Towson debate team becomes center of debate

There is a debate raging on the campus of Towson University over a nationally ranked team.

Members of the debate team say they have been blocked from participating in an important Harvard University tournament this weekend because of conflicts with their former coach.

Ameena Ruffin, 21, a City College graduate and debate team member, said she does not understand the university's decision. Teams that do well at the Harvard competition, she said, have a better chance of garnering an invitation to the national championships.

"We have worked hard. We have been successful at it," said Ruffin.

But Towson officials say the Harvard tournament was never on the team's schedule. The officials also said the debate team members had agreed to this year's schedule, which was determined with their input.

"In consultation with their coach, the current debate team members have had full participation in their competitive schedule," university officials said in a statement.

The students said that, like college athletes, many of them were recruited by the university because of their debating skills. Towson's debate club won a national championship in 2008. Team members said they have raised money on their own to cover the costs of attending the event.

The students said in an interview that they had difficulty getting along with their former coach, Steven Davis. Attempts to reach the coach were unsuccessful.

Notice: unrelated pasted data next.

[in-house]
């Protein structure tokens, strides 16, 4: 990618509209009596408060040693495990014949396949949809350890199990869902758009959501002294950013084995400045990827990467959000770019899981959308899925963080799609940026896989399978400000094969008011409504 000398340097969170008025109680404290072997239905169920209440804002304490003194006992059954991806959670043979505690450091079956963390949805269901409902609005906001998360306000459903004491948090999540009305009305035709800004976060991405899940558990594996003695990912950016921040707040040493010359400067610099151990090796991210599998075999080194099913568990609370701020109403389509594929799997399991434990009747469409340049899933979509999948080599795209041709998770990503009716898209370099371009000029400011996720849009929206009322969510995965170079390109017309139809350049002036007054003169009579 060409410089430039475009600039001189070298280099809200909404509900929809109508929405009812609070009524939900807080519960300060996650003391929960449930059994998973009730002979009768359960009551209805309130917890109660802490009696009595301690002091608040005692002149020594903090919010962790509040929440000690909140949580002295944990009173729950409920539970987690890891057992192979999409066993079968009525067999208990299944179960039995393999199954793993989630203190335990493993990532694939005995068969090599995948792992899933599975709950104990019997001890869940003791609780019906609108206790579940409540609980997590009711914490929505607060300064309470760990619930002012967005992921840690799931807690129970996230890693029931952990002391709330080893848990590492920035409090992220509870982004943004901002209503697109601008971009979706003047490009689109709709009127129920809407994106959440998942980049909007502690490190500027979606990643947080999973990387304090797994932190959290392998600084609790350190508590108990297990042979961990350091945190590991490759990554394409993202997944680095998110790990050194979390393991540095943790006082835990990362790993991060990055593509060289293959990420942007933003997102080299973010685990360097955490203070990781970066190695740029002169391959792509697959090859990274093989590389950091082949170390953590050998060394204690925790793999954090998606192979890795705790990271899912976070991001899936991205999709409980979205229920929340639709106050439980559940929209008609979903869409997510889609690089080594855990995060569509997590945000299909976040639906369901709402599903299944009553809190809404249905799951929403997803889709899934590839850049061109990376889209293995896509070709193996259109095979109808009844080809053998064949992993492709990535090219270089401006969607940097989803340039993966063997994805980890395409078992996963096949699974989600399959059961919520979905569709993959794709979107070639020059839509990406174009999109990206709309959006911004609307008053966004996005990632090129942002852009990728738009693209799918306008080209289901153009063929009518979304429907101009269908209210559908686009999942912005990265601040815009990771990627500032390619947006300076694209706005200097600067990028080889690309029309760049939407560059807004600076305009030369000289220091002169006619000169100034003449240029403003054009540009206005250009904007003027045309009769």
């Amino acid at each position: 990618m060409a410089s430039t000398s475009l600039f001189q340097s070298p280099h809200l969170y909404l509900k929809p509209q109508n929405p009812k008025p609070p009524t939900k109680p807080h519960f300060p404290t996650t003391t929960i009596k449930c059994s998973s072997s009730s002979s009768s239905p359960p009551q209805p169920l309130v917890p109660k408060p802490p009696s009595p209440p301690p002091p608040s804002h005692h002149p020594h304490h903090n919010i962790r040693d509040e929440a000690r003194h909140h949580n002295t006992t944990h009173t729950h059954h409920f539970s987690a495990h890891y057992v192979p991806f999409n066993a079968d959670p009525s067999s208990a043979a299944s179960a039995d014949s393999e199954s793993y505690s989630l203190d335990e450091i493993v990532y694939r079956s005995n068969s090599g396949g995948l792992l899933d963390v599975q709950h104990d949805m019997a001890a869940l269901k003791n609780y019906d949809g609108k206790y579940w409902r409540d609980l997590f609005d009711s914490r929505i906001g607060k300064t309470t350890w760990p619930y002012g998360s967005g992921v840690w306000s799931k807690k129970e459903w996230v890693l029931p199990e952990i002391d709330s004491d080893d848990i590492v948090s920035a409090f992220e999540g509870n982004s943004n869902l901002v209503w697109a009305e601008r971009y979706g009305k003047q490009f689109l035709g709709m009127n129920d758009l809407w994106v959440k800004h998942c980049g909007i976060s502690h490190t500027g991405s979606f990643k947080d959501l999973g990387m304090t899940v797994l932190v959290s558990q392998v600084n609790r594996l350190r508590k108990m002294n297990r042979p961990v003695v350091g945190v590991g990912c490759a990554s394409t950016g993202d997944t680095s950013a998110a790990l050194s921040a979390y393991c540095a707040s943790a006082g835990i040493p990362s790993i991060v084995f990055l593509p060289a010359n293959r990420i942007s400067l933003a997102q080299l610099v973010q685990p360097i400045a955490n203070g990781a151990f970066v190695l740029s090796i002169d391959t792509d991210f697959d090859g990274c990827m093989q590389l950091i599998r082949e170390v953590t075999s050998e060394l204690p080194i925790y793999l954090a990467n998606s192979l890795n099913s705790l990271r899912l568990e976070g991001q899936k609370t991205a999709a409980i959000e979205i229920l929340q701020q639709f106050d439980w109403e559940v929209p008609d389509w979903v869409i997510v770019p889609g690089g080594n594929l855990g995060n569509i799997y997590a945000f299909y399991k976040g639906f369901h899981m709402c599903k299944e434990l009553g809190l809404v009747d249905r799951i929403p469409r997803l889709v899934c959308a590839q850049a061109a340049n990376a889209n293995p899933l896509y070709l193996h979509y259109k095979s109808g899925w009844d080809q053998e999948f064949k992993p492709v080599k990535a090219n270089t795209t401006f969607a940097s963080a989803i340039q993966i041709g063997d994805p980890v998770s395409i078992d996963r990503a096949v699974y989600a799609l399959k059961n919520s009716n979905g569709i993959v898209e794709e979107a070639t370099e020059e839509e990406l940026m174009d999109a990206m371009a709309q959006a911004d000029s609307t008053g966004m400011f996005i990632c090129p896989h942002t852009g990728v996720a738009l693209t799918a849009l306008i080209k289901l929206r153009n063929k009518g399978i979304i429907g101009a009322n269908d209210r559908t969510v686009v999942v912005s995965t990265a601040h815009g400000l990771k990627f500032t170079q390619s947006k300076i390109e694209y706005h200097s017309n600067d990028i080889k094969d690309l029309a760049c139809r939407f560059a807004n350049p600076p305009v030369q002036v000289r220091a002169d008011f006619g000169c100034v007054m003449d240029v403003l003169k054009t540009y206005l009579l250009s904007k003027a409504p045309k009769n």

According to the university's statement, Davis "was reassigned to make the students and Mr. Davis more comfortable."

"Earlier this semester, Towson swiftly investigated and addressed all concerns brought to our attention from members of the debate team. There were no findings that warranted further investigation or sanctions," university officials said in a statement.

Kevin Whitley, a debate team member, said the schedule was determined by a large class taking debate. But few of them take part in the off-campus schedule, he said.

"Our argument from the beginning is that this is a forced and false choice and does not take into account the importance of this tournament to our competitive success," said Whitley, a junior and graduate of Talent Development High School in Baltimore.

"The university has done a great job of repeating its general stance in regards to the original decision to exclude Harvard from our schedule, but has done a very poor job of responding to our concerns, which have been outlined clearly and repeatedly," he added.

"We are ranked in the top 20 teams in the country," said Whitley, who is hoping that the team may yet find a way to compete in Boston this weekend.

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